Minimum wage raise helped Sea-Tac

Sea-Tac Center Welcomes First Visitors

How about that?

In January, the town of Seatac, Washington, put in to effect a new $15 per hour Minimum Wage. No ramp ups, no tiered implementation. One day it was the state standard, the next, the highest minimum wage in the nation. The Koch Brothers sank a fortune to fight this measure, which fell on deaf ears as the town rejected their trickle-down theories and instead voted for the measure. The result is that for one town, they became a test bed, to put the theories behind trickle-down economics to the test.

Now, nine months on, we are witnessing one of the most dramatic recoveries in the Pacific Northwest.

Last July, business owner Scott Ostrander claimed that the increased wage would force him to lay off staff, if not shut down his businesses.

I am shaking here tonight because I am going to be forced to lay people off. Iā€™m going to take away their livelihood. That hurts. It really, really hurts. .ā€‰.ā€‰. And what I am going to have to do on Jan. 1 is to eliminate jobs, reduce hours ā€” and as soon as hours are reduced, benefits are reduced.

Instead, his business, the Cedarbrook Lodge hotel, is expanding, adding 63 more beds to meet demand. Instead of layoffs, he needs to hire more people. And his story is not the only one.

3 thoughts on “Minimum wage raise helped Sea-Tac

  1. Be a little careful with projections from this story, most of the gains appear to have arisen from trends in interstate commerce and not the local economy.

  2. Give the worker more money and they will buy more stuff. One of the greatest right wing Capitalists of all time, Henry Ford, knew that.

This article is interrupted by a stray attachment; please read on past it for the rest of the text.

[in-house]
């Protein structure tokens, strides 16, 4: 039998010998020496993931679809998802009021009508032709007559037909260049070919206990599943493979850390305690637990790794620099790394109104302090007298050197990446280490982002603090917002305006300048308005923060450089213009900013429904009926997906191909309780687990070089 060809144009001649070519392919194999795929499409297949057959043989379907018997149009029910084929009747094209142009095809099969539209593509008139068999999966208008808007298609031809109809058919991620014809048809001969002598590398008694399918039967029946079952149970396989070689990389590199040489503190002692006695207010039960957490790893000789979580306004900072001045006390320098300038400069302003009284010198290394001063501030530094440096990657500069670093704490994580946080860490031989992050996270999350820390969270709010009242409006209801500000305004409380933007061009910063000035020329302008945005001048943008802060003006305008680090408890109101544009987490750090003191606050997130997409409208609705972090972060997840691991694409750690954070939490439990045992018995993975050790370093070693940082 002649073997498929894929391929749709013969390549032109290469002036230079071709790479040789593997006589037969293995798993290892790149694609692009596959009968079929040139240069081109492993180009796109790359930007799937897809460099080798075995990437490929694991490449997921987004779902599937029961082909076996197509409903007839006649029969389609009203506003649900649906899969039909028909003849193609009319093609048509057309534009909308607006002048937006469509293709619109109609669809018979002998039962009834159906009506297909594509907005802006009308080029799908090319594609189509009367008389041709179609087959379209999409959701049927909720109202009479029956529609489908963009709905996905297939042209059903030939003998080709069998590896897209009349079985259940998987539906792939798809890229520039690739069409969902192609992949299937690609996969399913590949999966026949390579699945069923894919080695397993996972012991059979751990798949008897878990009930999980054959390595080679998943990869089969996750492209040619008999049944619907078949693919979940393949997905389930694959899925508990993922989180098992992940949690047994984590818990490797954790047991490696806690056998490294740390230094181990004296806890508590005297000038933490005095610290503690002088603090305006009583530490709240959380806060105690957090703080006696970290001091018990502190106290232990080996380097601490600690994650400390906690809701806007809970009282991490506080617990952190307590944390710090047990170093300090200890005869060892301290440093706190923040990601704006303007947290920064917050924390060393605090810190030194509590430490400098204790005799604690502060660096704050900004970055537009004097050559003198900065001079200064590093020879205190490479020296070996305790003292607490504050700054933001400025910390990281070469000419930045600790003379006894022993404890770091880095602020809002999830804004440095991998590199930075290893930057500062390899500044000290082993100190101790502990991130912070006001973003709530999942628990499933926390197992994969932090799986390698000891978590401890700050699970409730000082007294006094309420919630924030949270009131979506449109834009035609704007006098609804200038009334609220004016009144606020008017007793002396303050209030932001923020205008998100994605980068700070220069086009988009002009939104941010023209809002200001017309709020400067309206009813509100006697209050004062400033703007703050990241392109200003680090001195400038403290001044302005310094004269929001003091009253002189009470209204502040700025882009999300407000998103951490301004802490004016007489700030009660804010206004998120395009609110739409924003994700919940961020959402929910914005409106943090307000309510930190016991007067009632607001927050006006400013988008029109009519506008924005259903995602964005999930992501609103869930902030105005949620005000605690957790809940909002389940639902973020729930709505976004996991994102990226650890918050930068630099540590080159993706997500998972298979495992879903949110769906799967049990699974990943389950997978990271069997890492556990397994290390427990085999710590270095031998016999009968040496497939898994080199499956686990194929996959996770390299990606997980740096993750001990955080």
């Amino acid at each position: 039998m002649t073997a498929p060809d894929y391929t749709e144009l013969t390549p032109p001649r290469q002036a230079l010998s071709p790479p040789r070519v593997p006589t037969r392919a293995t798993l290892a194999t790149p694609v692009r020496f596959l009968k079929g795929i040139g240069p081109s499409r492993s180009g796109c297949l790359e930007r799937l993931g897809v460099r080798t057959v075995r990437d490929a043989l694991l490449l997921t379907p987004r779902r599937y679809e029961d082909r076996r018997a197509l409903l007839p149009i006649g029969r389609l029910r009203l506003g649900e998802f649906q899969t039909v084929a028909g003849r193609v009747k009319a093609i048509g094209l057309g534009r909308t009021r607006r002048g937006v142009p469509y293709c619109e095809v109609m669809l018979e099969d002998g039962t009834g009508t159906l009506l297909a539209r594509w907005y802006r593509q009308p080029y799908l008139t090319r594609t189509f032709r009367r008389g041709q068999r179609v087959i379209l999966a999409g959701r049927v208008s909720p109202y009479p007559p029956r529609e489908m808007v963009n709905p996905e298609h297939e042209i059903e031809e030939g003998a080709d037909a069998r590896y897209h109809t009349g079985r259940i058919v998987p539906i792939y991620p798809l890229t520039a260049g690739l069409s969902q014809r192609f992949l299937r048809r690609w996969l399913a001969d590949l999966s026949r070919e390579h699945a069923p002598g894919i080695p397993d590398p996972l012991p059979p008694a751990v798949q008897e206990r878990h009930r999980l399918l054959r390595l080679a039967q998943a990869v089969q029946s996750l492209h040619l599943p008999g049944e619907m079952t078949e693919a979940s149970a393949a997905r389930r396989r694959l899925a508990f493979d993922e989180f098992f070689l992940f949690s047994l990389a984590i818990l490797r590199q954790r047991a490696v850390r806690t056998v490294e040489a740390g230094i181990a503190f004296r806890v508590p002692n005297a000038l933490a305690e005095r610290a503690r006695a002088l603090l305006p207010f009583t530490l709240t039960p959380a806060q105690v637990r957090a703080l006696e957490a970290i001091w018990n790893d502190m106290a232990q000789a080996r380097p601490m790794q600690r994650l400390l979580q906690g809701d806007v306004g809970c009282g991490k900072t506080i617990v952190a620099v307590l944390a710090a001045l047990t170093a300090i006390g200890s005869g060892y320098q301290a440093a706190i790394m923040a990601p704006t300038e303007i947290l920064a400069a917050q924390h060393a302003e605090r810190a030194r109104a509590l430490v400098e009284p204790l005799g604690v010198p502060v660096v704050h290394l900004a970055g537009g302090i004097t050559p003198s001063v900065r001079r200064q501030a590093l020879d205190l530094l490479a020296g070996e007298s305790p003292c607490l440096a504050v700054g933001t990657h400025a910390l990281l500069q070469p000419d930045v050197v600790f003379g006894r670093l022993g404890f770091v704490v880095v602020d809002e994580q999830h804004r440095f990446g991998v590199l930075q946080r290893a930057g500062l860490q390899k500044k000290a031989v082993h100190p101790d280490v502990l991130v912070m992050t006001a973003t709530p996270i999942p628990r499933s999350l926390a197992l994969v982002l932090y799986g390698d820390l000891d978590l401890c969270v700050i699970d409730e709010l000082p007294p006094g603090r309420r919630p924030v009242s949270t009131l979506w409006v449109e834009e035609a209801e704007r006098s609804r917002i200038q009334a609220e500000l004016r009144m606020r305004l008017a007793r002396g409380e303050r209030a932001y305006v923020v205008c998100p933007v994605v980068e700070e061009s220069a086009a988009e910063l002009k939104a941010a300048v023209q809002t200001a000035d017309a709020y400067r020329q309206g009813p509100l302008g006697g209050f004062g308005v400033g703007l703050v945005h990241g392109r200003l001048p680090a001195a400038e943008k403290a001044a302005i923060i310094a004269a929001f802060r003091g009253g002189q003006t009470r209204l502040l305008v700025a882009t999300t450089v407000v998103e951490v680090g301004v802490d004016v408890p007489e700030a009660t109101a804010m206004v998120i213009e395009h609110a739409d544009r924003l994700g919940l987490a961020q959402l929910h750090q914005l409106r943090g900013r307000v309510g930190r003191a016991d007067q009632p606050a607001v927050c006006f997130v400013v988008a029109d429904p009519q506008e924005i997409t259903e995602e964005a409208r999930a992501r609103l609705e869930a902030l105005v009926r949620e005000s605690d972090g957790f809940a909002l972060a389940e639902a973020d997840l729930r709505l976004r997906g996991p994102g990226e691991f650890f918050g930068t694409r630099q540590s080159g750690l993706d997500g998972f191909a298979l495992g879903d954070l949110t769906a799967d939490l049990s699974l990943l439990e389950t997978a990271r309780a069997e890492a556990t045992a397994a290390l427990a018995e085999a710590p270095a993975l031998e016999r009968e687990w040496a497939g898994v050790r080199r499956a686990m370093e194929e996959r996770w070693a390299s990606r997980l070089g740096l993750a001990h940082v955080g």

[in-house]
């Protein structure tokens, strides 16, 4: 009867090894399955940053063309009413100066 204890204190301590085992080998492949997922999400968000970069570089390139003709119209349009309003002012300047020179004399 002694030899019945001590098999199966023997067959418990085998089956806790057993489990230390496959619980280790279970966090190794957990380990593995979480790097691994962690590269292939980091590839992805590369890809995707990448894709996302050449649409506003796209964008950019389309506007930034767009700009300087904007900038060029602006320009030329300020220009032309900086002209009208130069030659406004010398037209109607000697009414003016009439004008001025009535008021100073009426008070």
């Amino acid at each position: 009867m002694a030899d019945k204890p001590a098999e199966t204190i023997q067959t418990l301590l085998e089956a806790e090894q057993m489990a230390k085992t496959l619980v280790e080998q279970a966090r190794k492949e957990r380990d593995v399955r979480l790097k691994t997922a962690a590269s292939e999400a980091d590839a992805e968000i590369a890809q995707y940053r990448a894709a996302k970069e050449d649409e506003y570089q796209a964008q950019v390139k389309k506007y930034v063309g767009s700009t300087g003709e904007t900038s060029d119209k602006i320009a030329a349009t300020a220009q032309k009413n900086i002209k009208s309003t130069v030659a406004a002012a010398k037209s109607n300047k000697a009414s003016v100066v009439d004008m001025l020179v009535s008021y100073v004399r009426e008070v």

Higher wages don’t force businesses to close. If you’re selling a product or a service you must have laborers to provide that product or service. As a business owner you will pay more in wages so you won’t be forced to close your doors for lack of workers to make your product or service your customers. That’s only common sense.

  3. They tried this in Ecuador almost 20 years ago. Politics a moved a little to the left, and one major step was to break up the million-acre haciendas and give the land back to indigenous people. In spite of all the hand-wringing, the share croppers [who for generations had provided wealth to a few owners of European descent] suddenly had a little discretionary income as they now worked for themselves. It turned out that they all wanted shoes for their kids, too; so the local cobbler who used to produce for the 7 kids in ‘the big house’, now had to produce for hundreds of kids in small houses. He had to hire more workers. Lather, rinse, repeat across all consumer goods sectors.

    So, [big surprise] economies are demand-driven. It wouldn’t matter what type of business a ‘job-creator’ started, without customers the business will fail. The previous owners are still doing fine by the way. They kept the big houses [and enough space around them for their horses], turned them into B&B’s, and cater to a thriving tourist industry.

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